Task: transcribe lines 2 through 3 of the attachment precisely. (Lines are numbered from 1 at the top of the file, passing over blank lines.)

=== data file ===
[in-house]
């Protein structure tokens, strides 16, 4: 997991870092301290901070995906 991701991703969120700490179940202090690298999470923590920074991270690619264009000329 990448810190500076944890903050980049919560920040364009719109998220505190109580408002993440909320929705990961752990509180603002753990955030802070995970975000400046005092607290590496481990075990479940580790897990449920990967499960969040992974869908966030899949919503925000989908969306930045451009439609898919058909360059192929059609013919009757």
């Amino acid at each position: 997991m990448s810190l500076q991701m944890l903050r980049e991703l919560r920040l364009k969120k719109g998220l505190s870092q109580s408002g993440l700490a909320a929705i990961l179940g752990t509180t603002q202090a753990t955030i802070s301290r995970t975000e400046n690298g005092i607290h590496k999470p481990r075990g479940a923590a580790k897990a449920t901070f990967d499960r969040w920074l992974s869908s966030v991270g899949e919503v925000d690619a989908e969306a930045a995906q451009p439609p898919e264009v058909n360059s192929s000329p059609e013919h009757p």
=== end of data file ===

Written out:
């Protein structure tokens, strides 16, 4: 997991870092301290901070995906 991701991703969120700490179940202090690298999470923590920074991270690619264009000329 990448810190500076944890903050980049919560920040364009719109998220505190109580408002993440909320929705990961752990509180603002753990955030802070995970975000400046005092607290590496481990075990479940580790897990449920990967499960969040992974869908966030899949919503925000989908969306930045451009439609898919058909360059192929059609013919009757």
């Amino acid at each position: 997991m990448s810190l500076q991701m944890l903050r980049e991703l919560r920040l364009k969120k719109g998220l505190s870092q109580s408002g993440l700490a909320a929705i990961l179940g752990t509180t603002q202090a753990t955030i802070s301290r995970t975000e400046n690298g005092i607290h590496k999470p481990r075990g479940a923590a580790k897990a449920t901070f990967d499960r969040w920074l992974s869908s966030v991270g899949e919503v925000d690619a989908e969306a930045a995906q451009p439609p898919e264009v058909n360059s192929s000329p059609e013919h009757p």